At MRCA this year, a contractor asked, “why might vultures be on a roofing system pecking at it?” The popping and cracking sound from natural movement on any given roofing system could be a signal for supper time to turkey vultures, or any type of bird for that matter. One Massachusetts school found 60 turkey vultures perched on its rooftop, which resulted in $10,000 worth of damages and many questions. We don’t know exactly what brought these vultures to this Massachusetts roof, but speculations can be made as to why they were pecking.
All roofing systems and buildings move because many different materials expand and contract as a natural reaction to the inside and outside environments. That’s why buildings and roofs have wall joints, control joints and expansion joints that allow for this natural movement. The subtle movements of different roofing components could cause a popping and cracking noise that may signal the presence of insect life and therefore attracts the birds to the source—the roof.
While there is no direct reason as to why mass quantities of turkey vultures or other birds are attracted to a roofing system, there are a few assumed causes. One possible reason is demographics. For example, birds that inhabit a coastal area are known to take food that is shelled and purposefully drop said food on a rooftop to break the shell and consume what is inside. Birds in this coastal-like area may have a different perspective of the roof below them, and therefore use this surface differently than a bird in a more urban setting. The roosting process may be another reason for the attraction of birds and roofs. And a final speculation as to why the birds are pecking at the roof may be related to cleaning. A bird trying to clean its beak might use the surface of a roof.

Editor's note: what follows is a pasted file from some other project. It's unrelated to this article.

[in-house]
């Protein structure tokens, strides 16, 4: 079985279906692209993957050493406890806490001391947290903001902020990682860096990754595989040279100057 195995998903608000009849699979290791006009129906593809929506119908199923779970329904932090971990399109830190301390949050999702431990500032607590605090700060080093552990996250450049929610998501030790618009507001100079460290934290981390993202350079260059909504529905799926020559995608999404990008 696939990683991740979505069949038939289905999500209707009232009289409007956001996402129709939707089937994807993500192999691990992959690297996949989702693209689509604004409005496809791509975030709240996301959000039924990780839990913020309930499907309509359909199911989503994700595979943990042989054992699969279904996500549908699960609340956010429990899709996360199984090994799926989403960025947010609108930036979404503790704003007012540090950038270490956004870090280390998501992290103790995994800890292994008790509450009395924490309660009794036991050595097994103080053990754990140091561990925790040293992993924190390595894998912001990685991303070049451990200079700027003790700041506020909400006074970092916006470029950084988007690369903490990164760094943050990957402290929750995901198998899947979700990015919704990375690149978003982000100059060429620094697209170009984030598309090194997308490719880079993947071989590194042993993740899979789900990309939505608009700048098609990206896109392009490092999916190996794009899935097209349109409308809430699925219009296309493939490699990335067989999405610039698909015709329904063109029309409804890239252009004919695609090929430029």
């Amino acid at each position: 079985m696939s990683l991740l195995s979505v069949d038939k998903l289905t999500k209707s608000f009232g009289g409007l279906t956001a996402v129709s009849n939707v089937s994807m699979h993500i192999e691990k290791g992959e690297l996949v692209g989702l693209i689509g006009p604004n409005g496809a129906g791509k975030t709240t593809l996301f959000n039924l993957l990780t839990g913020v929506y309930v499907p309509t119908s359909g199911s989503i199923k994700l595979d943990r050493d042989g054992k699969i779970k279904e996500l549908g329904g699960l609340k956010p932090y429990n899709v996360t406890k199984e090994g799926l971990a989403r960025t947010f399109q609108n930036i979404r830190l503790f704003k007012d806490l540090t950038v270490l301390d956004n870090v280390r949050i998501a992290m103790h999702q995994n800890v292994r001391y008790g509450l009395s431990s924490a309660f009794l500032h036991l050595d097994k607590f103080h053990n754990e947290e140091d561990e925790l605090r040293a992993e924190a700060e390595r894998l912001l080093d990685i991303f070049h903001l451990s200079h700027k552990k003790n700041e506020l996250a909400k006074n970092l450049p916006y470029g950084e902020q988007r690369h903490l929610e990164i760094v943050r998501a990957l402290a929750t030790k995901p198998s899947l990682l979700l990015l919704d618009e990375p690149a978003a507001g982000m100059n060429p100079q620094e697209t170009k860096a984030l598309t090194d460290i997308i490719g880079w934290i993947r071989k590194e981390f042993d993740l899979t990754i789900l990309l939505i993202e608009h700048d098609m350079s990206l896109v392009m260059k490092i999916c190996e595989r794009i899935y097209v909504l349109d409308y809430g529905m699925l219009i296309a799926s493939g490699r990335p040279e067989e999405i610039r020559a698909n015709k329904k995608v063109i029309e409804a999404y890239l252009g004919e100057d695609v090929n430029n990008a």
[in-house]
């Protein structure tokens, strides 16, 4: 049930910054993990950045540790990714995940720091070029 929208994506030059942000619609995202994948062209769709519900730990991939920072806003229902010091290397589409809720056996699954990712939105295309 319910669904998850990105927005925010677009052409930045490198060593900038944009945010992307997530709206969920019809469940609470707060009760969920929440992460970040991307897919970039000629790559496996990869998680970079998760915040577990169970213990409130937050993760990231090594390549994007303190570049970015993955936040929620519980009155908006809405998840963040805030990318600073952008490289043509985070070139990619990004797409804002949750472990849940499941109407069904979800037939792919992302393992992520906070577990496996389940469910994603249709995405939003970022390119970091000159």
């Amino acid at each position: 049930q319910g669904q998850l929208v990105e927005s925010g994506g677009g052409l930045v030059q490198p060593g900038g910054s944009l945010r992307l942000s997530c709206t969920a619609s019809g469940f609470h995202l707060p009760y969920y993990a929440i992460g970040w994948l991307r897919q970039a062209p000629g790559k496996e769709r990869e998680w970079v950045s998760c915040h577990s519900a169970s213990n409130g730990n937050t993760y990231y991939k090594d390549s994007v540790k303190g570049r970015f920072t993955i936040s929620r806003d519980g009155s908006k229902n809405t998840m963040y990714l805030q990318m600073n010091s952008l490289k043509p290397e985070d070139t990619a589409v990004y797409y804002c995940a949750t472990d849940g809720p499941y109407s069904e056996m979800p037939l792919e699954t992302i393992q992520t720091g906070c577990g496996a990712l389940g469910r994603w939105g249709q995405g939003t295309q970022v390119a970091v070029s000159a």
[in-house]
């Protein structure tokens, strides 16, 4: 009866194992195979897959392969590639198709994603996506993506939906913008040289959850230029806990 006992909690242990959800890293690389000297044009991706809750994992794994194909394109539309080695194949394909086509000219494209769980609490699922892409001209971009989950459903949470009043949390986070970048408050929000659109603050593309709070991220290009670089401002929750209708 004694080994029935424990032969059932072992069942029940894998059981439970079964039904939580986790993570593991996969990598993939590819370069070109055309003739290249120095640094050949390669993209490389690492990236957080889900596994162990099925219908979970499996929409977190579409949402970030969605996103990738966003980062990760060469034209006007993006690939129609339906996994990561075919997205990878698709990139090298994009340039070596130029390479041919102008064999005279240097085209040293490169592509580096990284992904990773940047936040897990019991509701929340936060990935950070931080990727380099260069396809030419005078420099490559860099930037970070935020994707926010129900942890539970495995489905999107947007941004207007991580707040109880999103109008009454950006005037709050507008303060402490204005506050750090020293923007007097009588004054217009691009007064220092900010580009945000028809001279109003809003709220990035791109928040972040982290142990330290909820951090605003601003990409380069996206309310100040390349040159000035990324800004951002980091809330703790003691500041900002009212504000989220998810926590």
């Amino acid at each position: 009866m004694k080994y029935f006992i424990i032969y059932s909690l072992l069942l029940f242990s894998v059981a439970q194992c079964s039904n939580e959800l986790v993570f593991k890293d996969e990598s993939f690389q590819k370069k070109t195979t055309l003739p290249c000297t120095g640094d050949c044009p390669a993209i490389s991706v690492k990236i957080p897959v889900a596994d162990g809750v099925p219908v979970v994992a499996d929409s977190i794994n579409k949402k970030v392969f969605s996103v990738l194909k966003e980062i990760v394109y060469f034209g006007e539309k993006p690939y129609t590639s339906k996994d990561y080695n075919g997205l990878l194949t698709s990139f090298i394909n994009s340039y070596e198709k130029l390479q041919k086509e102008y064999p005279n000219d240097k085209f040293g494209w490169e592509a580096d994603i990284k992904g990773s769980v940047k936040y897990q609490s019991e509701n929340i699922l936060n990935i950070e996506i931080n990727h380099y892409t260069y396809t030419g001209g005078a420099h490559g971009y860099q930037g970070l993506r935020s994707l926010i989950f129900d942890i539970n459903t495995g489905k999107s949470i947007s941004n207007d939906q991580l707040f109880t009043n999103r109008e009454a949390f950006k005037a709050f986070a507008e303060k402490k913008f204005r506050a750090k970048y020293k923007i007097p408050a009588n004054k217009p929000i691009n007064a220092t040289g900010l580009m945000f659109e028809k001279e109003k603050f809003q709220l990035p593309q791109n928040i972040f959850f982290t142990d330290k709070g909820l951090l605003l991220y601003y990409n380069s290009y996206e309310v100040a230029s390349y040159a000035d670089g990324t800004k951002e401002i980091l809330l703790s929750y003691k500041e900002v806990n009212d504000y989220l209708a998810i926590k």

There are a few prevention methods that can be employed for this unique behavior. The first is setting up fake plastic owls on your roof as a scare tactic for birds looking to land on it . Another method is a controlled trap and release. Although, because of the Migratory Bird Treaty Act, a permit is required for migratory birds such as vultures. Finally, spikes and tapes are commonly used on parapet walls and ledges to keep birds from choosing the roof as a roosting site. There are many other methods depending on the type of bird and location.
Roof Type Matters
With many options of roofing on the market, the wood and green systems are more likely to be prone to this type of bird behavior than systems constructed with other materials. Wood and green roofing systems naturally attract bugs, making them that much more appetizing to a bird.
While there are no guarantees, FiberTite roofing systems are less prone to this type of bird activity than other roofing systems. If bird behavior on your roof becomes more consistent, consult your roofing contractor to determine the best deterrent for your needs.
What other reasons could have motivated the turkey vultures to significantly damage this roofing system? Tell us about them in the comments.